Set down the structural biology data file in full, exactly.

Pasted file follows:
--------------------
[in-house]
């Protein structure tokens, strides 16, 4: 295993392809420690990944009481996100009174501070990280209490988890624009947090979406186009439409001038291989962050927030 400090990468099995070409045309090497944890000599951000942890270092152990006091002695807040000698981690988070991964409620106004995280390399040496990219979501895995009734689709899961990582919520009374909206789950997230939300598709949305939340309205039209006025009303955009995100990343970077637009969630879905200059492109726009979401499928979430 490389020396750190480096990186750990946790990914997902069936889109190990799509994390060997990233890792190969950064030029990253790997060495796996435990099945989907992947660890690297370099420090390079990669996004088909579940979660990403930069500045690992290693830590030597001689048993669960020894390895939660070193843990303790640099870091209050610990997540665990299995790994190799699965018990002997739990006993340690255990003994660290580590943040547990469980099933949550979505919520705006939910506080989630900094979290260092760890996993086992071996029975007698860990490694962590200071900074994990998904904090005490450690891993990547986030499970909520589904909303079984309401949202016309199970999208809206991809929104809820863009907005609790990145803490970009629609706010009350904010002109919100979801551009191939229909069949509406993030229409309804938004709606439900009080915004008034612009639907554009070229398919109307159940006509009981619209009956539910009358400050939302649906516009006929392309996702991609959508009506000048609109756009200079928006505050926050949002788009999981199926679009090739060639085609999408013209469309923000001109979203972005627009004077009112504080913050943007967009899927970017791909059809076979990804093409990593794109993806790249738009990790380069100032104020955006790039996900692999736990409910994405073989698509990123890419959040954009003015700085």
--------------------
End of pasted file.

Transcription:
[in-house]
């Protein structure tokens, strides 16, 4: 295993392809420690990944009481996100009174501070990280209490988890624009947090979406186009439409001038291989962050927030 400090990468099995070409045309090497944890000599951000942890270092152990006091002695807040000698981690988070991964409620106004995280390399040496990219979501895995009734689709899961990582919520009374909206789950997230939300598709949305939340309205039209006025009303955009995100990343970077637009969630879905200059492109726009979401499928979430 490389020396750190480096990186750990946790990914997902069936889109190990799509994390060997990233890792190969950064030029990253790997060495796996435990099945989907992947660890690297370099420090390079990669996004088909579940979660990403930069500045690992290693830590030597001689048993669960020894390895939660070193843990303790640099870091209050610990997540665990299995790994190799699965018990002997739990006993340690255990003994660290580590943040547990469980099933949550979505919520705006939910506080989630900094979290260092760890996993086992071996029975007698860990490694962590200071900074994990998904904090005490450690891993990547986030499970909520589904909303079984309401949202016309199970999208809206991809929104809820863009907005609790990145803490970009629609706010009350904010002109919100979801551009191939229909069949509406993030229409309804938004709606439900009080915004008034612009639907554009070229398919109307159940006509009981619209009956539910009358400050939302649906516009006929392309996702991609959508009506000048609109756009200079928006505050926050949002788009999981199926679009090739060639085609999408013209469309923000001109979203972005627009004077009112504080913050943007967009899927970017791909059809076979990804093409990593794109993806790249738009990790380069100032104020955006790039996900692999736990409910994405073989698509990123890419959040954009003015700085």